The despotism of Nero caused growing dissatisfaction. The reign of Nero stuck in the consciousness of his people today as a period of exceptional decline in morality, the oppression of society, and the eccentric pranks of the emperor. From a person sensitive to beauty, poetry, theater, he became a vain lust.
In addition, there were numerous unrest within the borders of the empire. In March 68 CE in Gaul he rebelled against the emperor Windeks, governor of the province of Gallia Lugdunensis, who opposed harsh fiscal policy and obeyed him. Other governors called for similar behavior, which also led to another rebellion the same month. However, the rebellion was suppressed by the Rhine legions loyal to the emperor, and Windeks murdered in May.
Overthrow of Nero
After the outbreak of the uprising in Gaul, he was encouraged, among others by Julius Vindex, Galba, governor of Hispania Citerior, he opposed Nero. Galba came from a very respected family. On April 2, 68 CE, he was proclaimed emperor by the army, but he replied with these words: “Since the homeland was in such danger, I cannot deny its experience, but I consider myself not an emperor, but only a legate of the senate and people!” (after: Krawczuk). The Senate at that time was concerned about Nero’s despotic authority. Accordingly, he decided to proclaim emperor Galba in June 68 CE. and to recognize Nero as a public enemy. From that moment, every Roman citizen had the main responsibility to kill the former emperor. Abandoned even by the Praetorian guard and betrayed by his closest associates, Neron committed suicide on June 9, 68 CE, being the last emperor of the Julio-Claudian dynasty.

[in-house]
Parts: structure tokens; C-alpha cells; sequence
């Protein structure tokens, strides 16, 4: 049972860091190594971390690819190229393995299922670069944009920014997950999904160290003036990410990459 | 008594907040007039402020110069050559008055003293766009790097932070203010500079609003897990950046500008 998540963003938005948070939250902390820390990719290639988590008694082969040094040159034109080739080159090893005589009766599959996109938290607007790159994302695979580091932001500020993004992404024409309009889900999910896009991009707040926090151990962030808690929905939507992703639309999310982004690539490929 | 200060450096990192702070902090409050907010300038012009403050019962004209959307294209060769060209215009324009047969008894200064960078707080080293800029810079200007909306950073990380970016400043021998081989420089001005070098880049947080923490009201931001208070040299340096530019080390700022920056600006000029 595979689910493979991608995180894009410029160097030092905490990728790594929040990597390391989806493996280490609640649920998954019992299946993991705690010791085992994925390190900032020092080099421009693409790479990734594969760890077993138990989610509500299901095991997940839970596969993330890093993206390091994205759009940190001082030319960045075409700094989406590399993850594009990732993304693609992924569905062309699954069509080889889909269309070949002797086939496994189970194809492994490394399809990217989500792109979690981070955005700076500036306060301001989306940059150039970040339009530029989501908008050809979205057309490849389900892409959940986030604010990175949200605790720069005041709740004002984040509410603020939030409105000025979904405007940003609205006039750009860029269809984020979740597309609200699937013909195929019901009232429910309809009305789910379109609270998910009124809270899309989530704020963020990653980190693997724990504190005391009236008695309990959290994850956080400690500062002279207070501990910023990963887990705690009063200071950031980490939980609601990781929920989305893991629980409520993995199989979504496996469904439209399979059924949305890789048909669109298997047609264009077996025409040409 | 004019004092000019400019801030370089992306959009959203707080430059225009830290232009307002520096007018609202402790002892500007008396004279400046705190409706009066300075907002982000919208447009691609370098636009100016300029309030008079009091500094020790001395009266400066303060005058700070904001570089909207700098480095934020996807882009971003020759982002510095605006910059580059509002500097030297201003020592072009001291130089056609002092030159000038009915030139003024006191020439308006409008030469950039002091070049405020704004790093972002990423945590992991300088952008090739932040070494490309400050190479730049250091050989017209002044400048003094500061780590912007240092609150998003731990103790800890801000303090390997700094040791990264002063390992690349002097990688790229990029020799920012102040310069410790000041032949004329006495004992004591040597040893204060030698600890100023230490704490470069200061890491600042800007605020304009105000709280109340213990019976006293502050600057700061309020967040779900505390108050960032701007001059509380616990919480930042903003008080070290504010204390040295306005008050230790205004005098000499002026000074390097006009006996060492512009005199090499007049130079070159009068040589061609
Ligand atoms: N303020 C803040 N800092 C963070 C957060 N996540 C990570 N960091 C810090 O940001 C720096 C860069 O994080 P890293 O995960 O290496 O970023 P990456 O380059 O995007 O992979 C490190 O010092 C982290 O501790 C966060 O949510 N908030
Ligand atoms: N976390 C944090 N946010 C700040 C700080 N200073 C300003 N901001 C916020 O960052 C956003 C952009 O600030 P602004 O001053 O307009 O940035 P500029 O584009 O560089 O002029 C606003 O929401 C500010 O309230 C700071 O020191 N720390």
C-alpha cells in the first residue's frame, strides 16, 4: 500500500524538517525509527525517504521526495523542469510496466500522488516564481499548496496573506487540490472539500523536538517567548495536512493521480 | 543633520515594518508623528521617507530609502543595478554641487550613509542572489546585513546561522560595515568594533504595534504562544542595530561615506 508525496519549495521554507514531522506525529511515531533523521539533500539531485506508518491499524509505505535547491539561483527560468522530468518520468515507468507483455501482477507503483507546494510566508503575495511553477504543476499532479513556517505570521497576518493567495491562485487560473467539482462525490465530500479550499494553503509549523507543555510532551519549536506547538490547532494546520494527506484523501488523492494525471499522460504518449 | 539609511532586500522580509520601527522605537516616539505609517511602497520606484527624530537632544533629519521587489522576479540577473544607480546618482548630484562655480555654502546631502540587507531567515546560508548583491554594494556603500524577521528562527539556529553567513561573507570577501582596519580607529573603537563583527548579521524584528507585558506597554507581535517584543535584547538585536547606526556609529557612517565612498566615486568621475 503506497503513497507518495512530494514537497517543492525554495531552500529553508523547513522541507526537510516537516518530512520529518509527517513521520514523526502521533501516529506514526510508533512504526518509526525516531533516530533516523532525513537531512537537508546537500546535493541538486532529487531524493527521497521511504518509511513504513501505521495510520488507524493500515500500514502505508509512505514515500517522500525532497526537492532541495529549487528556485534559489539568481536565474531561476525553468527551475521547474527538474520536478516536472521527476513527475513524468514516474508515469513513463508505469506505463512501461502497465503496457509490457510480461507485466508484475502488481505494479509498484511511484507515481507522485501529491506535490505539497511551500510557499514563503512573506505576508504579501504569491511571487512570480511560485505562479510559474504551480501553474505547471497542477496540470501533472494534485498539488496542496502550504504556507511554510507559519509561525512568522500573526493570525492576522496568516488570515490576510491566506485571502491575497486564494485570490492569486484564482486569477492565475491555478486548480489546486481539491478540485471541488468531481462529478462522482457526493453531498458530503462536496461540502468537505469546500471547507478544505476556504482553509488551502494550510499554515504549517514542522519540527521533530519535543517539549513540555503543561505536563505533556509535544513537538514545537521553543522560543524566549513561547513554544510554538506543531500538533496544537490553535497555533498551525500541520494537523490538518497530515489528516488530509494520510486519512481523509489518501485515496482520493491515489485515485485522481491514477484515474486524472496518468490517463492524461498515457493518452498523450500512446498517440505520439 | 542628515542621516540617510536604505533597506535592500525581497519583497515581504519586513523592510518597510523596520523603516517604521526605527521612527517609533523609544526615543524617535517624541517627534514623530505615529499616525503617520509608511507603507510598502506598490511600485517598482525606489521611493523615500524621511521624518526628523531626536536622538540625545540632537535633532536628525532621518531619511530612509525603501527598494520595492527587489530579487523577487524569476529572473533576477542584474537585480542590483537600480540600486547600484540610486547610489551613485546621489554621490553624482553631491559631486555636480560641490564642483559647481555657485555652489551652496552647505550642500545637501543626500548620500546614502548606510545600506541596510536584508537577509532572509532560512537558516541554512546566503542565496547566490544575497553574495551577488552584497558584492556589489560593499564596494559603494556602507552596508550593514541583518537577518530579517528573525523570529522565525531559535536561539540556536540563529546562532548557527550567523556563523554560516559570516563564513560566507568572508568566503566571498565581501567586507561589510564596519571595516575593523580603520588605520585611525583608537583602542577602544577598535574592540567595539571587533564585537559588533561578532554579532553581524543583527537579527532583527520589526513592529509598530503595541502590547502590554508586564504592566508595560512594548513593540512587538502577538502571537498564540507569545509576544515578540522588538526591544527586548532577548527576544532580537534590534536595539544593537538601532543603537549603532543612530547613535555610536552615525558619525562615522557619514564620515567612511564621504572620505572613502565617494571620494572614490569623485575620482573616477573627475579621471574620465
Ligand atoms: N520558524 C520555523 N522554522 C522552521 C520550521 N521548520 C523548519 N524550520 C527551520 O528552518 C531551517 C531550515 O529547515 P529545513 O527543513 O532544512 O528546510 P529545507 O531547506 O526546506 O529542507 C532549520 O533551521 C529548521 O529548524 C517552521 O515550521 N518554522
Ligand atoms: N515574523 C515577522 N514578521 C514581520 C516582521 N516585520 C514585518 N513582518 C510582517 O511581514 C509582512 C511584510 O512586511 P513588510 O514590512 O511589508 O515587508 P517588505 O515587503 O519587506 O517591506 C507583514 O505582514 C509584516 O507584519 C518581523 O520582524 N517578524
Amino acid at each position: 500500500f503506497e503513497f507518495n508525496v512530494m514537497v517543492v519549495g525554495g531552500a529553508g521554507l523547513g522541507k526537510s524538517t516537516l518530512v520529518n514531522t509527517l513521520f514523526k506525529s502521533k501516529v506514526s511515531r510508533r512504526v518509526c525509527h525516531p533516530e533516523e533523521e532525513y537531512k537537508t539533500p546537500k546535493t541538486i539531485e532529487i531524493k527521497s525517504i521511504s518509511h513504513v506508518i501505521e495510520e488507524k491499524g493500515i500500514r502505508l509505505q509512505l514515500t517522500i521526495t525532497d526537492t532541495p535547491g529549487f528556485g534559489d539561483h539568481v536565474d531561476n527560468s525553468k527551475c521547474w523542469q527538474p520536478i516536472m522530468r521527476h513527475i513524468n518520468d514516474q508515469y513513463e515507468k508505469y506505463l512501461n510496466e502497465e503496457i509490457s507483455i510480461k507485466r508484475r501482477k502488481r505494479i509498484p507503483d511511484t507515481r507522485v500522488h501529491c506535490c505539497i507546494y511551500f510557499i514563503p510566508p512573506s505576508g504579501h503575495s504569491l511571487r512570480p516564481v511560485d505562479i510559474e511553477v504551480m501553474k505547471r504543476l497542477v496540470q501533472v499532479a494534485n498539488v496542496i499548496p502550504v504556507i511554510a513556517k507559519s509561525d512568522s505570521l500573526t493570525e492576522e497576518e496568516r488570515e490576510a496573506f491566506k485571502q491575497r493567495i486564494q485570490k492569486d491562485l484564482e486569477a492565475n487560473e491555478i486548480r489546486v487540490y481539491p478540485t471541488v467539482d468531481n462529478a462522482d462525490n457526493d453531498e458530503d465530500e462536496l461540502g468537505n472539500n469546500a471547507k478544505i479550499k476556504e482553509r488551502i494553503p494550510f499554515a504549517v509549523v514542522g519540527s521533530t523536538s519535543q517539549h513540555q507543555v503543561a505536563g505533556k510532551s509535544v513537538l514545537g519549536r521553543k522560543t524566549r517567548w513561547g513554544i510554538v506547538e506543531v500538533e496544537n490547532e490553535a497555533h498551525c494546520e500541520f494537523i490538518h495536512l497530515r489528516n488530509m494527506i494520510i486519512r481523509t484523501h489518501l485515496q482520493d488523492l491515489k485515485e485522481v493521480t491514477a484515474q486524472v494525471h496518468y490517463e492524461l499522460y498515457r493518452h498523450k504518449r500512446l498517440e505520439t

After the overthrow of Nero, the leader of the anti-Nero rebellion, Galba, became emperor. Galba, who had the support of the senate and faithful troops, set off for Rome.
Galba’s approach to Rome had been slow and bloody: the consul-elect, Cingonius Varro, and Petronius Turpilianus, an ex-consul, had been put to death, Cingonius because he had been an accomplice of Nymphidius, Petronius as one of Nero’s generals: they were killed unheard and undefended, so that men believed them innocent. Galba’s entrance into Rome was ill-omened, because so many thousands of unarmed soldiers had been massacred, and this inspired fear in the very men who had been their murderers.
– Tacitus, Histories, I 6
He got rid of uncomfortable commanders of legions stationed in other Western provinces of the Empire, including Lucius Clodius Macer, commander-in-chief of the African army, who adopted an expectant attitude and even quietly claimed the throne.